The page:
MILWAUKEE -- Protesters were in downtown Milwaukee Tuesday rallying against the Dakota Access Pipeline.
Dozens lined the front entrance of the downtown Wells Fargo building to demand the bank pulls its funding for the project.
"There are people of all races, all colors all backgrounds all religions that believe in the protection of our water and our soil," said protester Siobhan Marks.
Construction of the pipeline is nearly done. It runs more than 1,100 miles through North and South Dakota, Iowa and Illinois. It's built to carry crude oil to refineries on the Gulf and East Coast.
"An entire community is going to be poisoned," said protester Tracie Brannan.
The biggest concern for protesters and environmentalists is the pipeline could pollute water supplies and destroy sacred Native American sites.
"It impacts us right here in Milwaukee, it impacts everyone in the U.S.,” said protester George Martin of Milwaukee. “The use of fossil fuels."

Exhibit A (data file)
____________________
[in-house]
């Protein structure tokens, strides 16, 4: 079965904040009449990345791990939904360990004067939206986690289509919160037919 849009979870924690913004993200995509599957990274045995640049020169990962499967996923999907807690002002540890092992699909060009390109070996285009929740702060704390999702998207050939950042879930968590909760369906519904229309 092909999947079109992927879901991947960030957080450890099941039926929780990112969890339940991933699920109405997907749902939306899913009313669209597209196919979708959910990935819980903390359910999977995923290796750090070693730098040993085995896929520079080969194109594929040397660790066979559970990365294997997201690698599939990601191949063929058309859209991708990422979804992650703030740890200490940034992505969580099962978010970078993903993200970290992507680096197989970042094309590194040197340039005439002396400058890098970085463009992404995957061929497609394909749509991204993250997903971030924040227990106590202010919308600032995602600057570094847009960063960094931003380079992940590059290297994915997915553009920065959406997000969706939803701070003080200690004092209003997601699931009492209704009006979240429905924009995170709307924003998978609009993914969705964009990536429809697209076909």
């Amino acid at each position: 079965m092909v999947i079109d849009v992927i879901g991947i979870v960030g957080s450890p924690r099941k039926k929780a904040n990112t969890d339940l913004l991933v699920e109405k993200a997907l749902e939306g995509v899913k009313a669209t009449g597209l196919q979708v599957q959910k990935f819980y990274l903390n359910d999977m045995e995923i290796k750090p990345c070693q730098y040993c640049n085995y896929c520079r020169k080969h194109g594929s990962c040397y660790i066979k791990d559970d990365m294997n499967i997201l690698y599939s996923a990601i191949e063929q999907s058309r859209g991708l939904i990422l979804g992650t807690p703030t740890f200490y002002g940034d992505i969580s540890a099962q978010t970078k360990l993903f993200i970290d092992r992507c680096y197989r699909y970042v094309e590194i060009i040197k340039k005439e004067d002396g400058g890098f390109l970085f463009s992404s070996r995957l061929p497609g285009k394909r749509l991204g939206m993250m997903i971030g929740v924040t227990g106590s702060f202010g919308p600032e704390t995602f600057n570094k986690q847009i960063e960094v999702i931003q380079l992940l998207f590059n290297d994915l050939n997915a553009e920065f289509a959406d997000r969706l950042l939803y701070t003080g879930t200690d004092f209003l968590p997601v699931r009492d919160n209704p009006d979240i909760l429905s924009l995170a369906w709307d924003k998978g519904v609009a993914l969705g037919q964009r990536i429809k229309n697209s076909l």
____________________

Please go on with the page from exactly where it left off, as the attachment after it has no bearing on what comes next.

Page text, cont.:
This Milwaukee protest was just one of dozens across the country Tuesday. The rallies are calling on national banks including Wells Fargo to defund the project.
Wells Fargo countered protesters with this statement:
"We do business only with companies that have demonstrated a strong, ongoing commitment to complying with all laws and regulations. Beyond that, we do not comment on specific customer relationships."
Some of the work left to be done on the pipeline includes digging under rivers and lakes. While the federal government has said ‘slow down’, protesters beg them to stop altogether.
"We need to support those efforts there, but also to stop the pipelines right here in Wisconsin," Martin said.
There was also a vigil Tuesday night at the Milwaukee lakefront, calling on President Obama and the Army Corps of Engineers to revoke the permits for the pipeline project.